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CCDCONFIG(8)		  BSD System Manager's Manual		  CCDCONFIG(8)

NAME
     ccdconfig -- configuration	utility	for the	concatenated disk driver

SYNOPSIS
     ccdconfig [-cv] ccd ileave	[flags]	dev ...
     ccdconfig -C [-v] [-f config_file]
     ccdconfig -u [-v] ccd ...
     ccdconfig -U [-v] [-f config_file]
     ccdconfig -g [ccd ...]

DESCRIPTION
     The ccdconfig utility is used to dynamically configure and	unconfigure
     concatenated disk devices,	or ccds.  For more information about the ccd,
     see ccd(4).

     The options are as	follows:

     -c	     Configure a ccd.  This is the default behavior of ccdconfig.

     -C	     Configure all ccd devices listed in the ccd configuration file.

     -f	config_file
	     When configuring or unconfiguring all devices, read the file
	     config_file instead of the	default	/etc/ccd.conf.

     -g	     Dump the current ccd configuration	in a format suitable for use
	     as	the ccd	configuration file.  If	no arguments are specified,
	     every configured ccd is dumped.  Otherwise, the configuration of
	     each listed ccd is	dumped.

     -u	     Unconfigure a ccd.

     -U	     Unconfigure all ccd devices listed	the ccd	configuration file.

     -v	     Cause ccdconfig to	be verbose.

     A ccd is described	on the command line and	in the ccd configuration file
     by	the name of the	ccd, the interleave factor, the	ccd configuration
     flags, and	a list of one or more devices.	The flags may be represented
     as	a decimal number, a hexadecimal	number,	a comma-separated list of
     strings, or the word "none".  The flags are as follows:

	   CCDF_UNIFORM	   0x02		   Use uniform interleave
	   CCDF_MIRROR	   0x04		   Support mirroring
	   CCDF_NO_OFFSET  0x08		   Do not use an offset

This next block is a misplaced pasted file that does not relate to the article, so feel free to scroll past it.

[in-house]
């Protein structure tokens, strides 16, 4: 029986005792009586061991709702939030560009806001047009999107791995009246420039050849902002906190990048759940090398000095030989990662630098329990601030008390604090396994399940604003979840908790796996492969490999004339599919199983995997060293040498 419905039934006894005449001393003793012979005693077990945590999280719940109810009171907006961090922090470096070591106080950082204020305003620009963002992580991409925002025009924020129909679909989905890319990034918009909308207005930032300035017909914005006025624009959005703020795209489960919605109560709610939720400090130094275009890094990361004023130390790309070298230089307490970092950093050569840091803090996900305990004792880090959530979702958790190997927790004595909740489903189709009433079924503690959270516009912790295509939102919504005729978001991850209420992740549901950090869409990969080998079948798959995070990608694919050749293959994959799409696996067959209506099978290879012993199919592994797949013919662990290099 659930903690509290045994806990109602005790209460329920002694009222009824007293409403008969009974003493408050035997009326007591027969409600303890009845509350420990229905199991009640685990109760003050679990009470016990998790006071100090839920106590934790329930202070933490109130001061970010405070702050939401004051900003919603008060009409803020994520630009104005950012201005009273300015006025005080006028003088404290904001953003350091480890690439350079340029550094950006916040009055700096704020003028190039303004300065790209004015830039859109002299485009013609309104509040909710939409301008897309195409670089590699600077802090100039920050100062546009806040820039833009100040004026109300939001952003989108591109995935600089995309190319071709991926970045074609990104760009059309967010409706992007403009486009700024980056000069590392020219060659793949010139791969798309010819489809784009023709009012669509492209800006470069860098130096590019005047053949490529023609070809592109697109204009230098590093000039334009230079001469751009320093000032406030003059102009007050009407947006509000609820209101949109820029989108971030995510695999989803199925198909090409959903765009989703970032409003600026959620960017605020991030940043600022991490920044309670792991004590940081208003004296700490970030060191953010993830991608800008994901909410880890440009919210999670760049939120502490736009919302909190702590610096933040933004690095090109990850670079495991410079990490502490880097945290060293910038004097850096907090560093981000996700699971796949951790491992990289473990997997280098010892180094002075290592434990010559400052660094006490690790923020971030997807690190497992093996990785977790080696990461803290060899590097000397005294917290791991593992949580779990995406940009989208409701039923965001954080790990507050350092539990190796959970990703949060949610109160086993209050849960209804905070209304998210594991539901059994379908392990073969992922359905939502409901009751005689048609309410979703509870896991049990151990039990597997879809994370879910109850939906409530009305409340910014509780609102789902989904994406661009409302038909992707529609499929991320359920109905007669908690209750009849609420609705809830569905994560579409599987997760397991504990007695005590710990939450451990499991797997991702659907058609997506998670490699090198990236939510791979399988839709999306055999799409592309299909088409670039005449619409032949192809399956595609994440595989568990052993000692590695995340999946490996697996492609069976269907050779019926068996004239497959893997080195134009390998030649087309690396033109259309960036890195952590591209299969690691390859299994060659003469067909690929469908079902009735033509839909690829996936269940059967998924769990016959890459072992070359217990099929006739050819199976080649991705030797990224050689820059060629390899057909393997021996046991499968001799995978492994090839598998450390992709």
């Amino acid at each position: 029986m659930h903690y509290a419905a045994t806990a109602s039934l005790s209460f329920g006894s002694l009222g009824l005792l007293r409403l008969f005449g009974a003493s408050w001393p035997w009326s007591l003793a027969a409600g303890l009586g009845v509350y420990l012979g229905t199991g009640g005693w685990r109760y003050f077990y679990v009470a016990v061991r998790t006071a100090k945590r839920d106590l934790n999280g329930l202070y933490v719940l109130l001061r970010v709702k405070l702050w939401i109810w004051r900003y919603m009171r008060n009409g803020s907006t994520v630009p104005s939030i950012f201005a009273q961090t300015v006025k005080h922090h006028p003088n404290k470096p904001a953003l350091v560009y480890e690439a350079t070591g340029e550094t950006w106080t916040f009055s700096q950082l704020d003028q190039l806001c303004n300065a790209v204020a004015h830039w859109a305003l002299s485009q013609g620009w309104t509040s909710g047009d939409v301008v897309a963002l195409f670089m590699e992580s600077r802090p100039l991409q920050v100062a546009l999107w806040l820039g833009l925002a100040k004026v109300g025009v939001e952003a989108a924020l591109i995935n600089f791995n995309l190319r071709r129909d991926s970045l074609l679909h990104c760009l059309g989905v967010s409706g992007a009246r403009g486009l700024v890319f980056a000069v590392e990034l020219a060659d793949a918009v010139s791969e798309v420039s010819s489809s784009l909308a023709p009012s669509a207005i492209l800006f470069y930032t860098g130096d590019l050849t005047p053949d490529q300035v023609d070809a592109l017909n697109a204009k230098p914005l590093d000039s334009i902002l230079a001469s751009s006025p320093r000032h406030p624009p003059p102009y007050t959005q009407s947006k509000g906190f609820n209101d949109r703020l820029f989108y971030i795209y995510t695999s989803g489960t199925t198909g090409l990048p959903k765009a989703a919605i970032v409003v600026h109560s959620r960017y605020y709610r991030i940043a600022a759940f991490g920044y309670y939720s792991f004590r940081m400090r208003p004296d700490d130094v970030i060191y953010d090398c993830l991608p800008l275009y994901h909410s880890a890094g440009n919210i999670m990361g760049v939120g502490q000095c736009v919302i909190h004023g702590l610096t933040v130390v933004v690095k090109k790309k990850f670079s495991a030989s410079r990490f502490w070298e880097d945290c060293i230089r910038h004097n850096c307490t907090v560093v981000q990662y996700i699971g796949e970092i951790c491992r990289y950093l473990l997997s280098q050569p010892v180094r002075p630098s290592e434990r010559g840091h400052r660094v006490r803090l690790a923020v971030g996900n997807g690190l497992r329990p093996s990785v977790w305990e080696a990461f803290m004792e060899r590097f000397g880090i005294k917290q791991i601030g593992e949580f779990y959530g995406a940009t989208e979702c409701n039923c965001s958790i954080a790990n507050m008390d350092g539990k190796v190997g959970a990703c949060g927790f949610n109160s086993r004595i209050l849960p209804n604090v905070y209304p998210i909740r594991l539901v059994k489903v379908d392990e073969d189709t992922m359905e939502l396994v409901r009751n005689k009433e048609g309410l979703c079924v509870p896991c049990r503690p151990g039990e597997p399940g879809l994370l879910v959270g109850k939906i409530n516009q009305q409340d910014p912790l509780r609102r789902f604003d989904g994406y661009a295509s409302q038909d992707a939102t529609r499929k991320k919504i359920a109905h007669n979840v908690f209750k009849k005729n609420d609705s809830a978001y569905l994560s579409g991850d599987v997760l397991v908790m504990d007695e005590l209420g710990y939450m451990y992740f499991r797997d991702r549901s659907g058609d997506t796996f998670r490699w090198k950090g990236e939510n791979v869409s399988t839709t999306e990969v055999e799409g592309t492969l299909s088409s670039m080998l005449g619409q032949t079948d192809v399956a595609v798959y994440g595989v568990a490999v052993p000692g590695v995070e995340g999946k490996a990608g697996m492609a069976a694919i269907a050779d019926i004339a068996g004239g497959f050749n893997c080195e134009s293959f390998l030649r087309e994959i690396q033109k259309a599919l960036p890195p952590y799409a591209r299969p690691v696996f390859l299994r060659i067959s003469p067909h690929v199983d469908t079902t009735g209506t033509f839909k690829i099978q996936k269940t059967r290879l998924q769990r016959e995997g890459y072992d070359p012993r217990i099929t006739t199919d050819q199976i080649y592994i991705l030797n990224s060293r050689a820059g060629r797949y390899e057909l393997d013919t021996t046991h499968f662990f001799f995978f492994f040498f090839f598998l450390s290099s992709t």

CCDF_LINUX	   0x0A		   Linux md(4) compatibility

     The format	in the configuration file appears exactly as if	it were	en-
     tered on the command line.	 Note that on the command line and in the con-
     figuration	file, the flags	argument is optional.

	   #
	   # /etc/ccd.conf
	   # Configuration file	for concatenated disk devices
	   #

	   # ccd	   ileave  flags   component devices
	   ccd0		   16	   none	   /dev/da2s1 /dev/da3s1

     The component devices need	to name	partitions of type FS_BSDFFS (or
     "4.2BSD" as shown by disklabel(8)).

     If	you want to use	the Linux md(4)	compatibility mode, please be sure to
     read the notes in ccd(4).

FILES
     /etc/ccd.conf  default ccd	configuration file

EXAMPLES
     A number of ccdconfig examples are	shown below.  The arguments passed to
     ccdconfig are exactly the same as you might place in the /etc/ccd.conf
     configuration file.  The first example creates a 4-disk stripe out	of
     four scsi disk partitions.	 The stripe uses a 64 sector interleave.  The
     second example is an example of a complex stripe/mirror combination.  It
     reads as a	two disk stripe	of da4 and da5 which is	mirrored to a two disk
     stripe of da6 and da7.  The last example is a simple mirror.  The second
     slice of /dev/da8 is mirrored with	the third slice	of /dev/da9 and	as-